Can you go home again?

Laura Christopher

It’s the summer after your senior year of high school. You’re done with primping for prom, breezing through finals and crying at graduation. You spent the summer with the friends who you have grown to see as your family, the friends you can’t imagine life without. You have been though everything you thought there was to go through with them and because of that, they know you better than anyone. All the parties, all the football games, all the endless school days, all the high school drama, and somehow you came out together as the best of friends. In a world of AIM and cell phones, college can’t interfere with that, right? You wonder about that as you pack up your stuff for college.

As the day when you must leave for freshman orientation looms closer you don’t know how you will be able to leave your town, your home, your friends, and everything that is familiar to you. You’re excited and anxious; and yet, there is that one part of you that is somewhat sad. College is a new beginning, but a beginning that comes from an end of the world you have come to know and love.

Of course, you leave for college anyway after nights of tearful goodbyes with your teenage friends, where the goodbyes feel like forever and after lingering hugs from your parents outside your new home, the dorm room.

Well, life goes on. You go to classes, meet people, write papers, and go to parties. You have more freedom than you have ever thought you could have. No curfews or asking parental permission because they are miles away. And it feels like you’ve known your new friends forever. You can’t remember what you did without them. They are the ones you rush to when you have really great news, they are the shoulders you cry on, and they become the ones who know you better than anyone else. Sure, you miss your friends from home. but they made new friends, too. They have new memories without you and you have new memories without them.

So what happens when you go home for break? Is it the same as when you were something between a high school graduate and a college student?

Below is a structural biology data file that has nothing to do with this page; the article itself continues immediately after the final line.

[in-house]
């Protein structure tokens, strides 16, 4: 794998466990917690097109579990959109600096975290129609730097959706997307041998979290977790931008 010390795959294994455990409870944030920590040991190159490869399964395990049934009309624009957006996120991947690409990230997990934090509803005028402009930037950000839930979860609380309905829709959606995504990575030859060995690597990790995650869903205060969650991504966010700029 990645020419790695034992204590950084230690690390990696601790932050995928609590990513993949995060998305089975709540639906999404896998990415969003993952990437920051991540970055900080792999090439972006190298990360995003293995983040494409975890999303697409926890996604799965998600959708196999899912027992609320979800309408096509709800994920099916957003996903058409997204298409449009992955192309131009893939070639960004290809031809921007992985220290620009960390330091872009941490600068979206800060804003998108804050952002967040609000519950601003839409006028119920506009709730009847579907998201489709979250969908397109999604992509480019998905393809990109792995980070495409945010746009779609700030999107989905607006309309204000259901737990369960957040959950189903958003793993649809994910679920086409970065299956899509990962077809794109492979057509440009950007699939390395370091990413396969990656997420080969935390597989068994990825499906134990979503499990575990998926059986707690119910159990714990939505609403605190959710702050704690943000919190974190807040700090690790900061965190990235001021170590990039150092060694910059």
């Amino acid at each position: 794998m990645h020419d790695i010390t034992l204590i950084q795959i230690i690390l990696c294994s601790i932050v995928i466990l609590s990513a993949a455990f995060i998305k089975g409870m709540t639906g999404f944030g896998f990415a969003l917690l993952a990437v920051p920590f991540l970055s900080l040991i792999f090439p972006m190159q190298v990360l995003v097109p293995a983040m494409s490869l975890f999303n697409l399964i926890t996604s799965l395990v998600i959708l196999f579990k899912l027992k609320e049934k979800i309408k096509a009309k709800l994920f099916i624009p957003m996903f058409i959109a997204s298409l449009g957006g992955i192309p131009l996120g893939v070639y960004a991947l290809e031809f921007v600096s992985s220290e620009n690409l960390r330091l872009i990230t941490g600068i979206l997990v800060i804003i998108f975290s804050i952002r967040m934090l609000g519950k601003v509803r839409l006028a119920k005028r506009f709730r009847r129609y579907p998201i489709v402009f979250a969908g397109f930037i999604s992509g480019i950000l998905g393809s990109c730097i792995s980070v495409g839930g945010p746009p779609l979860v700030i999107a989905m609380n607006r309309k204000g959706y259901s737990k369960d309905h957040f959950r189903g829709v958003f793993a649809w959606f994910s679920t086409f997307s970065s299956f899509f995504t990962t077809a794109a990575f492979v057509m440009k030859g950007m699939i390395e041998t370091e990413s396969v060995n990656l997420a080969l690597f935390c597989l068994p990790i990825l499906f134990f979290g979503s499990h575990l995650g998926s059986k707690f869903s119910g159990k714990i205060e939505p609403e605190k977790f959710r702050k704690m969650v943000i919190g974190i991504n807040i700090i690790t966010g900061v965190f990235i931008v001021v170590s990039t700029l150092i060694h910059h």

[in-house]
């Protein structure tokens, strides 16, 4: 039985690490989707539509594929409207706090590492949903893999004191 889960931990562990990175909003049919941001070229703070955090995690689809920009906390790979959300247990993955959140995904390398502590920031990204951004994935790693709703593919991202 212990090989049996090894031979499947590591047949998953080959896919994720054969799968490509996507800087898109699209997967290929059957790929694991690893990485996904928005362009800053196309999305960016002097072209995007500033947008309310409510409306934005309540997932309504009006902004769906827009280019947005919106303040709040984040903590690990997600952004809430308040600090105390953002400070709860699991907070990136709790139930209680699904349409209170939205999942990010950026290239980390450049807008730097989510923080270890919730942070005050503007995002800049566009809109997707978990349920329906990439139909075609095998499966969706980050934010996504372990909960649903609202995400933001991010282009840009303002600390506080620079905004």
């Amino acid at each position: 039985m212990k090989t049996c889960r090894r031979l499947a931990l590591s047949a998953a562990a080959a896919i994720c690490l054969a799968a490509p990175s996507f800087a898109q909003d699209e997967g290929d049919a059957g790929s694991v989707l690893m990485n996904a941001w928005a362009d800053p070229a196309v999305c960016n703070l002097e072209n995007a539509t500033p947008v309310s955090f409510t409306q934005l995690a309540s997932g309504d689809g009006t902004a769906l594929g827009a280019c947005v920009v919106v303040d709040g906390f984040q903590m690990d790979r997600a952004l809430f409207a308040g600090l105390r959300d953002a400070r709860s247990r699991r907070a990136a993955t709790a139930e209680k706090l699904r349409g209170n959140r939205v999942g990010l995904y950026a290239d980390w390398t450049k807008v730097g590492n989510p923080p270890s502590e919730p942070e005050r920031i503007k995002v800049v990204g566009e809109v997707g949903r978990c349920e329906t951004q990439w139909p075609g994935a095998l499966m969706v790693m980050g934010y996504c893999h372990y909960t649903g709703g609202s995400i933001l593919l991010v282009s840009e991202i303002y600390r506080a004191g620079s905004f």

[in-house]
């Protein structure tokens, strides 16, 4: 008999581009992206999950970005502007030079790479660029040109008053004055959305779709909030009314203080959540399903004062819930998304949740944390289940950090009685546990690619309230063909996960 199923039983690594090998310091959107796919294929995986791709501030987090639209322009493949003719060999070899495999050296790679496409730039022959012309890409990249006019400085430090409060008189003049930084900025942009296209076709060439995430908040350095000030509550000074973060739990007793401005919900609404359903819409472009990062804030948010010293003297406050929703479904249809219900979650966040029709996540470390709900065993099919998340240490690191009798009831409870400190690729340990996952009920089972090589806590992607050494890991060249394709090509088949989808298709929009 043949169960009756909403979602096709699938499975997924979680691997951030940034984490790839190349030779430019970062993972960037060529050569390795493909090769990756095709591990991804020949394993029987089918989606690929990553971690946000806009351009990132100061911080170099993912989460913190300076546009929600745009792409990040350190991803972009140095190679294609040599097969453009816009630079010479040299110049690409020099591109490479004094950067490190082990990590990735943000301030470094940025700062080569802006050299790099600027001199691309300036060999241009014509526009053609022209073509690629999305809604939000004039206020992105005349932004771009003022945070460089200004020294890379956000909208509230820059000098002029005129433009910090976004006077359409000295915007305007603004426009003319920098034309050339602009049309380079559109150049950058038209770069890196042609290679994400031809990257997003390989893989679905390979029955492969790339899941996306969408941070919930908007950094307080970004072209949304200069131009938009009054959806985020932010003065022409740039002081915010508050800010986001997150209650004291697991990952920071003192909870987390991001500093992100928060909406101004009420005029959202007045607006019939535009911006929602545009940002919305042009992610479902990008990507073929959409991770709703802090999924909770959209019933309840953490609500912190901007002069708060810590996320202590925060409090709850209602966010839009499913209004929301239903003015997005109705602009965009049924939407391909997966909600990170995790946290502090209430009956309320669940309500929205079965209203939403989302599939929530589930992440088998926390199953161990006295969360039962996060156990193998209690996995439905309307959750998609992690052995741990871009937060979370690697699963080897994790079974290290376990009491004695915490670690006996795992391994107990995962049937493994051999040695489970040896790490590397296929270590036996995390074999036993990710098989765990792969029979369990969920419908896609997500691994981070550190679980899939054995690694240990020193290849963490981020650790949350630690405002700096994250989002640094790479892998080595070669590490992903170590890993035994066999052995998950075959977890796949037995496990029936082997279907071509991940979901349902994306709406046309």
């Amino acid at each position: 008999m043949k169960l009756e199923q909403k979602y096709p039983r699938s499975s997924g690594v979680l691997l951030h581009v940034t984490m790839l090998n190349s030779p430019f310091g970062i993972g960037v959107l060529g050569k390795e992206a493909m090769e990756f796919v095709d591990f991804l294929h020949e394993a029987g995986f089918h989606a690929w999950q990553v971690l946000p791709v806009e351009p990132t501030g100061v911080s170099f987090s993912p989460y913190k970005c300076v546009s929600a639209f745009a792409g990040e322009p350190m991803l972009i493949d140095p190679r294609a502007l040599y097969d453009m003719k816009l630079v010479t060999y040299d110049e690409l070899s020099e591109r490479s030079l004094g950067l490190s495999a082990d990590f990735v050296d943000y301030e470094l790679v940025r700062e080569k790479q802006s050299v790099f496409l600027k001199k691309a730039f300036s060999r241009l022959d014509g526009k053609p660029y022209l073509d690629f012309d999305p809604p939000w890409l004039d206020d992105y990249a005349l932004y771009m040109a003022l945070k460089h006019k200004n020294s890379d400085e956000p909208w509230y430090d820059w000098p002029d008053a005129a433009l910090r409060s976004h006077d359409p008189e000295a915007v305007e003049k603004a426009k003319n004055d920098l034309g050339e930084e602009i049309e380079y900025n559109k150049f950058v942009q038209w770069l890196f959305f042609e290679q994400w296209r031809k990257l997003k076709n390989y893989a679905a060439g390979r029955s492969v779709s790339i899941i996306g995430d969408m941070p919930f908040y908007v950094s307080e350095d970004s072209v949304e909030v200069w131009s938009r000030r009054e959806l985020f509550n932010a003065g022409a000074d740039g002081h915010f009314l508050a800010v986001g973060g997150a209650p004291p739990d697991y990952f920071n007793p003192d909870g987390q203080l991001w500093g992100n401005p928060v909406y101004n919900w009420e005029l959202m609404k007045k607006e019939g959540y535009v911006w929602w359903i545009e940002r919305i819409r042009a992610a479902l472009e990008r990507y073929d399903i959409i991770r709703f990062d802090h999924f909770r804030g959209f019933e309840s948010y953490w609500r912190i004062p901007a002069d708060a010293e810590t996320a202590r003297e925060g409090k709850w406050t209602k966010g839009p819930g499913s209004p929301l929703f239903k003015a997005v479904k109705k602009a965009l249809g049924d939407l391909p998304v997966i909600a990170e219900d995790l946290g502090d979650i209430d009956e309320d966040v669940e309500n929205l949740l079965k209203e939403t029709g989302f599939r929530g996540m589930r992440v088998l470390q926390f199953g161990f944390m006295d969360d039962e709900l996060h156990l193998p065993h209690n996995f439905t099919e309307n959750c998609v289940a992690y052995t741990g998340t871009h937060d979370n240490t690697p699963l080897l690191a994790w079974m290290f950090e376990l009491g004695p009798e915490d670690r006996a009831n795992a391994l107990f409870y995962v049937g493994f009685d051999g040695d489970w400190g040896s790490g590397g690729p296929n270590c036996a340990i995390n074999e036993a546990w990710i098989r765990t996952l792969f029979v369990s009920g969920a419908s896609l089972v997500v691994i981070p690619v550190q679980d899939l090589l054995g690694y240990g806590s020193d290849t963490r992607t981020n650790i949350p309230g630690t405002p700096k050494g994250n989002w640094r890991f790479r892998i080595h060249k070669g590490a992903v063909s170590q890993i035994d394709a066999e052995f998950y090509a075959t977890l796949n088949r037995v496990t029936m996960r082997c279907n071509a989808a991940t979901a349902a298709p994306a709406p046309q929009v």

“Going home the first time after college made me realize what was important … who was important,” said junior Jen Gondek. “Things change. They aren’t the people you left and you can’t decide what changed, you or them.”

It is undeniable that you change in college. You are on the way to becoming whom you hope to be and whom you will actually become.

And maybe your friends from home can never know you as well as your college friends, who live with you through that change. It’s hard for the friends who grew up with you to accept that change, just as it’s hard for you to accept the changes in them.

Your parents also have a hard time with acceptance. Acceptance that for nine months out of the year, you have total independence and they are not aware of everything you do. So inevitably, when you come home for breaks they expect you to be the kid you were in high school. “When I first came home from college, I was so used to staying out whenever I wanted, and well, my parents weren’t. They were used to the high school me,” remembered sophomore Stephanie Melley. Not everyone felt as though their home life changed after going to college. “I’ve felt that even though my friends and I have been spread out for the last three years, nothing has changed for the most part,” said junior Brian Bennett. “Just separated for awhile. They are such good friends that time and separation doesn’t matter.”

Maya Angelou once said, “You can never go home again, but the truth is you can never leave home.” That first trip home after being away for so long is always bittersweet. Perhaps, there is an indefinable change between the hopeful you that leaves your friends and family to go away to school and the somewhat grown-up college student who returns. And perhaps, on that first break, at that party with all your friends from high school, something in you knows it. Knows that you can never go back to the way things were, and that it’s okay. Because as different as things may be, there is something unexplainable about those friends who you grew up with that causes them to stay with you in your heart.